Mr. Timmins' projected cost savings were based on a scenario that would have Blackstone and Grosvenor continue to manage their existing hedge fund-of-funds portfolios and assume co-management of portfolios of the terminated managers at no extra cost in collaboration with permanent fund investment staff.
In order to implement those cost savings, Mr. Timmons came back to the finance committee at its July 18 meeting with three scenarios: Terminate the three remaining hedge funds-of-funds managers; terminate K2 and Mesirow and retain GAM; or terminate K2 and GAM and retain Mesirow, according to the webcast.
Mr. Timmins told commissioners the impact of fees on the gross cumulative 1.64% return of the hedge fund portfolio in the four years ended March 31 was 0.87%, which reduced the cumulative net return of the whole portfolio to 0.77%.
'Pretty close to zero'
The return of the hedge fund portfolio is “pretty close to zero because so much of the return is being eaten up by fees,” Mr. Timmins said during the July 18 meeting.
“The entire proposal relates to the structural problem of the double layer of fees. The most effective way of addressing that is terminating all three managers and realizing the cost savings from the entire program,” Mr. Timmins said.
David Bradley, a commissioner and finance committee member, responded: “This is all a (revelation) about these unnecessary and excessive fees. ... Where were your concerns five years ago when the recommendations came for the full board to enter into manager-of-managers relationships and to select five managers ?”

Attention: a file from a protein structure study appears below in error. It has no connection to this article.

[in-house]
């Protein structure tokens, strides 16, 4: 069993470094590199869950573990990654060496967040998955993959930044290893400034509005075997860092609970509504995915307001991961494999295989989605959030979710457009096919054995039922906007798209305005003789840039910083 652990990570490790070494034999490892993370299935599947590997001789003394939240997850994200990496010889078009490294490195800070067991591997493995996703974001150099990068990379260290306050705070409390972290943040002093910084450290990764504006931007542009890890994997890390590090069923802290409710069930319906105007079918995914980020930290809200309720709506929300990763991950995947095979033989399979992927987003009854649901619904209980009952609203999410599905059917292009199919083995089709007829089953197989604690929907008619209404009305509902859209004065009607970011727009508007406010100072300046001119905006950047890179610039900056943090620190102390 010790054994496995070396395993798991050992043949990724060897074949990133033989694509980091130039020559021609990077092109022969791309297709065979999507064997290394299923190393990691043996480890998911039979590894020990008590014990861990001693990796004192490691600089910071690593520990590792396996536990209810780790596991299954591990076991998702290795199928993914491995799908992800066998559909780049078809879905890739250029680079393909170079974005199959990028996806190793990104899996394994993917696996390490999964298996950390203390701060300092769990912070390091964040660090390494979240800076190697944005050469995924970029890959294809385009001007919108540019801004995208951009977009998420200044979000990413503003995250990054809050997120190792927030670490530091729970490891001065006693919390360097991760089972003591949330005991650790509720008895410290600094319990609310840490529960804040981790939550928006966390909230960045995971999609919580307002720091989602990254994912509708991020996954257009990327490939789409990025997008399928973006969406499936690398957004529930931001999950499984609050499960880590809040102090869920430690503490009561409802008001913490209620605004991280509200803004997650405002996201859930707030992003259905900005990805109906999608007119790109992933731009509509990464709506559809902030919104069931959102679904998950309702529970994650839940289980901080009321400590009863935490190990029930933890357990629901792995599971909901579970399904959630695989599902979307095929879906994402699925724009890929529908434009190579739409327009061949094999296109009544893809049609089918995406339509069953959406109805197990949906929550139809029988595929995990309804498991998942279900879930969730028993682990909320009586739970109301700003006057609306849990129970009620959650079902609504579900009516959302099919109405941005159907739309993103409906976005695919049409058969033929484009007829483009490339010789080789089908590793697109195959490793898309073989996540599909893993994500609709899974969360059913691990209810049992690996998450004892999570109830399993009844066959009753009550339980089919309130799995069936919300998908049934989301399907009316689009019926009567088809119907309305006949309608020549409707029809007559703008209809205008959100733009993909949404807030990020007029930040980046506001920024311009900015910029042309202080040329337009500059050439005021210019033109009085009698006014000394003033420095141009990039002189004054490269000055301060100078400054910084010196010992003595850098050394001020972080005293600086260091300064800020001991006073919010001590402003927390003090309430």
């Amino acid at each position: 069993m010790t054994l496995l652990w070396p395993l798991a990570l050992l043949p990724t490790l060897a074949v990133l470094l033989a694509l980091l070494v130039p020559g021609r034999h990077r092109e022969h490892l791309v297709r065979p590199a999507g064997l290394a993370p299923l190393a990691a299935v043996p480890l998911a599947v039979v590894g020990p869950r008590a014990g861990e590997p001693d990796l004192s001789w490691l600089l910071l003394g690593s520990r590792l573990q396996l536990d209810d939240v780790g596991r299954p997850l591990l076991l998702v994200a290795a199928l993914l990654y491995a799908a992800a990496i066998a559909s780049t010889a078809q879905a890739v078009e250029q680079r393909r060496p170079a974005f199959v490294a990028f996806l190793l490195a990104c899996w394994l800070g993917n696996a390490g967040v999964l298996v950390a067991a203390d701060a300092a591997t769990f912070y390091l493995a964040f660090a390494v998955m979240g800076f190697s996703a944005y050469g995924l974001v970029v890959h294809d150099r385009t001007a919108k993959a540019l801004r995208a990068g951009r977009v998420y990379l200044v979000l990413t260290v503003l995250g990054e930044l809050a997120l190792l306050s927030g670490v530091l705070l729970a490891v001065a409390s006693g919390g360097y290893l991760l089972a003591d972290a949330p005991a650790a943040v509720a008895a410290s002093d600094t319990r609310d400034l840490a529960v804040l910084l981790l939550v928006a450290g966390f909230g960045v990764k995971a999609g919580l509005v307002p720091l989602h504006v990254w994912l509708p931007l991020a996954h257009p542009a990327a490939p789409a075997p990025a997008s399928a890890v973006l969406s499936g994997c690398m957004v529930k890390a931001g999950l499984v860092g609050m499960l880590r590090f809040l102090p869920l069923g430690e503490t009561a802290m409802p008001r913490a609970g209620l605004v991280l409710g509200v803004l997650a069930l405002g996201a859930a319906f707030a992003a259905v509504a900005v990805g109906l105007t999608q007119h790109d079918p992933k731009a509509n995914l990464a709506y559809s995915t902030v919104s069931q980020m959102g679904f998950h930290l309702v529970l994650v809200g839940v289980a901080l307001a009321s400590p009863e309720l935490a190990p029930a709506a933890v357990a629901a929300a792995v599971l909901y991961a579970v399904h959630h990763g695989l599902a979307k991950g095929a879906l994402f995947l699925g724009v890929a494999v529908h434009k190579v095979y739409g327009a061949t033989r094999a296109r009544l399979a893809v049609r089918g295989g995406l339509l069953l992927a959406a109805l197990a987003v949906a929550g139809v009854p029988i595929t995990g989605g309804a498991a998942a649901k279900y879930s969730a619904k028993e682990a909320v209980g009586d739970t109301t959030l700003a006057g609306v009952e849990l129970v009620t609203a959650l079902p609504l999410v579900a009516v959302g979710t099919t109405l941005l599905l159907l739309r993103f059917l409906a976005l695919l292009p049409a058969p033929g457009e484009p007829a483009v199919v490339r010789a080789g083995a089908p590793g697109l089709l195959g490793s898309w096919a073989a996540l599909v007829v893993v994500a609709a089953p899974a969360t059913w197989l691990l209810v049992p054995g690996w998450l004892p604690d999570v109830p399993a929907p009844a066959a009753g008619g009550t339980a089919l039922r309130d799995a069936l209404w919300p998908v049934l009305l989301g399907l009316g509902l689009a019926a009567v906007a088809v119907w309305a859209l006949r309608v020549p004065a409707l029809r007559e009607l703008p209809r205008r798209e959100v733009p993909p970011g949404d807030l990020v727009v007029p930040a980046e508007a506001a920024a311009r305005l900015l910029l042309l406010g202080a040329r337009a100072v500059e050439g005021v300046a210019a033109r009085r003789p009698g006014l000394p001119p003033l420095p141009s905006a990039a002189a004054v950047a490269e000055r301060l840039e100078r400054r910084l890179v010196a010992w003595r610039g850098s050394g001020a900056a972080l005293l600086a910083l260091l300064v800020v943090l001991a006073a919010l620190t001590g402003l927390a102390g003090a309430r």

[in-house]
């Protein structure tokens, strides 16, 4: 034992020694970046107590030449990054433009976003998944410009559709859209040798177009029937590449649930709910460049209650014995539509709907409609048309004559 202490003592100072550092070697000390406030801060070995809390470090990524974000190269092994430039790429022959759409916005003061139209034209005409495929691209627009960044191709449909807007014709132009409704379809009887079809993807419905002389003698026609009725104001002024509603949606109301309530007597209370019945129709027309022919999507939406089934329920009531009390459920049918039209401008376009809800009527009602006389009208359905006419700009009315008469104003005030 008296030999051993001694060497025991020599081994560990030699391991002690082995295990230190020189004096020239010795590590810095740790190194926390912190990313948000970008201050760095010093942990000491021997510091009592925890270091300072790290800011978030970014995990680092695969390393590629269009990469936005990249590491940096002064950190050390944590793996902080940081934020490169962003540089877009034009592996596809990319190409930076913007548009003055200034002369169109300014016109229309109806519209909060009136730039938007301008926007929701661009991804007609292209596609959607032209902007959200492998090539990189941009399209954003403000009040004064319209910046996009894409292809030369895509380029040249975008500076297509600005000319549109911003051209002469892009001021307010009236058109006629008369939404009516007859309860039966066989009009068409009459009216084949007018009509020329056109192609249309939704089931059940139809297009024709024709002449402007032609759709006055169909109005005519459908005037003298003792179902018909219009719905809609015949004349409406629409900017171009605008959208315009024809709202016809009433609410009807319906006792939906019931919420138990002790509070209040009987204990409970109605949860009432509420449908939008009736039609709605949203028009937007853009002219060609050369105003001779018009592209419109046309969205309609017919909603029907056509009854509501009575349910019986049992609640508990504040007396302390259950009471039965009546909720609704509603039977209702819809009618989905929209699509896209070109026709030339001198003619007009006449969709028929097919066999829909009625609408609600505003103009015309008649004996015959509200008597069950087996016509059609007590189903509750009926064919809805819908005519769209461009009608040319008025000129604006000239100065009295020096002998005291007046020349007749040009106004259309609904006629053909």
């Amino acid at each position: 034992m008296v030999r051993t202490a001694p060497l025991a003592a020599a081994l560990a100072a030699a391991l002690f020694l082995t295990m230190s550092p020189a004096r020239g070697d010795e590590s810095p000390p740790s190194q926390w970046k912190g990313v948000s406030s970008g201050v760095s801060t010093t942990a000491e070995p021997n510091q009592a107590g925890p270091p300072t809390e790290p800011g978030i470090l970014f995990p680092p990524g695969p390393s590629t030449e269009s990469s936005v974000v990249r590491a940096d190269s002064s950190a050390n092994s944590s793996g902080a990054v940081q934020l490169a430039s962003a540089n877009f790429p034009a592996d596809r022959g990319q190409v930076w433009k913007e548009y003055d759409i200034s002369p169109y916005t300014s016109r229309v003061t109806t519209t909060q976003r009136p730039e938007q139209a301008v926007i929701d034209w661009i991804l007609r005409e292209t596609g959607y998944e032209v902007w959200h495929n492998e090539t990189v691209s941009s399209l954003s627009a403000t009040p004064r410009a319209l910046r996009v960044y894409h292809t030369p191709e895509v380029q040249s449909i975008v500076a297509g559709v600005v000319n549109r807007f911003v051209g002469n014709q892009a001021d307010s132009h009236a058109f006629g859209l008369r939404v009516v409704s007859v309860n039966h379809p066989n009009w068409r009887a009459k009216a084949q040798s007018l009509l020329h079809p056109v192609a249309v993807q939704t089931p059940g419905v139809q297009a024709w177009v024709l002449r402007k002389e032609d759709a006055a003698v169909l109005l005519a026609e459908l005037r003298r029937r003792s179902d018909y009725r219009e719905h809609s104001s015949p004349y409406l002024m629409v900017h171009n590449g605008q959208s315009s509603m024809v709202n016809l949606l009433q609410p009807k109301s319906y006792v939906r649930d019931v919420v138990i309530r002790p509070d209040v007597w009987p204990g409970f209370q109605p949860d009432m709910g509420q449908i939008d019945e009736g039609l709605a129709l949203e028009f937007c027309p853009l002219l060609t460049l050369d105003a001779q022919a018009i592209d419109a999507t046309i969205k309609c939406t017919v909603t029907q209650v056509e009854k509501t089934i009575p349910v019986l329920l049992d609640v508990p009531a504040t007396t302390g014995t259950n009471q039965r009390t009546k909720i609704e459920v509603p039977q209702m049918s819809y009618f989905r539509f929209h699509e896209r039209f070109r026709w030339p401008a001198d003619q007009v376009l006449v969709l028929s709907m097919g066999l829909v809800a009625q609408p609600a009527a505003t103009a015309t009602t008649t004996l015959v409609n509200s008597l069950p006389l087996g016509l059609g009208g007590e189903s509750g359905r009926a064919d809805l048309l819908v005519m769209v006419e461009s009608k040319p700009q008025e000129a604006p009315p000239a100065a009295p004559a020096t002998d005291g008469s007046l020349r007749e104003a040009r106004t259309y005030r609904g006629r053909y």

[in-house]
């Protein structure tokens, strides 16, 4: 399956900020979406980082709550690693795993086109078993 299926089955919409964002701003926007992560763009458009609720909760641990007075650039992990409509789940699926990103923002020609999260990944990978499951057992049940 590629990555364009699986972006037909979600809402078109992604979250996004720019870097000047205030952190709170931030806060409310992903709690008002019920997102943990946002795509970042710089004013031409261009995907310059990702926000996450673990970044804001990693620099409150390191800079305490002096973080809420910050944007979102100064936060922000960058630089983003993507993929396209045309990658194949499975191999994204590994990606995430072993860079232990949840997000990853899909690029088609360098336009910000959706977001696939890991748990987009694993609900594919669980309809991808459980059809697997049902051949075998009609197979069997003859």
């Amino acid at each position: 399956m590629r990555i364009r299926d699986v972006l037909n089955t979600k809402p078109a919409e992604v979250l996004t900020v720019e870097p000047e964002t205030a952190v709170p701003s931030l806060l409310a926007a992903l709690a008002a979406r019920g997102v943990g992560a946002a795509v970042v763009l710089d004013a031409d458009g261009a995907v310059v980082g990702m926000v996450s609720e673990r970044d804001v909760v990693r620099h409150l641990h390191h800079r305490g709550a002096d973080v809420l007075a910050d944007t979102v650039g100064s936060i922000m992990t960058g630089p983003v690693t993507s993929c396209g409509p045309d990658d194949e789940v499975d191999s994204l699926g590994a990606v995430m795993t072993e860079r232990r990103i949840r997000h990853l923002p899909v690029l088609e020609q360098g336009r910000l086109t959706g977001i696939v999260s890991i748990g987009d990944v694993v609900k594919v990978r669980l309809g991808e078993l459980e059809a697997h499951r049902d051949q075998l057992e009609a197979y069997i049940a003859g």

Mr. Timmins said “any investment program evolves” in response to market conditions and for hedge funds, returns have fallen “significantly” in recent years. “When you pay very high fees, you need to get very high returns. We are in a world where fees are not effectively related to the returns you are realizing.”
During the July 18 finance committee meeting, Robert L. Craig, vice chair and a finance committee member, interjected a calming influence by presenting a fourth scenario: Terminate K2 Advisors and negotiate for lower fees, better terms and clarified responsibilities with the four remaining funds of funds.
Mr. Craig said in an interview that he had been talking to other education commissioners during the three months between meetings and got “the idea from them that this approach would be more palatable. It became apparent that terminating K2 was the correct thing to do, since both staff and the consultant NEPC recommended this. But we all asked why we were suddenly going from five firms to two.”
Mr. Craig said he was confident that Blackstone, Grosvenor, GAM and Mesirow all would respond with lower fee proposals “in order to keep our business.”
The finance committee approved Mr. Craig's motion to terminate K2 Advisors effective immediately, and divide its assets between Blackstone and Grosvenor, with the exact amounts to be determined by staff. The committee also approved a proposal to negotiate reduced fees and clarify contract terms and responsibilities with each of the four remaining hedge funds-of-funds managers and extend the contracts with Blackstone, Grosvenor and Mesirow past their Aug. 31 expiration date to allow sufficient time for negotiation.
Renee Soto, a K2 spokeswoman, declined to comment about the firm's termination.
This article originally appeared in the August 6, 2012 print issue as, "Texas Permanent plan hits a snag".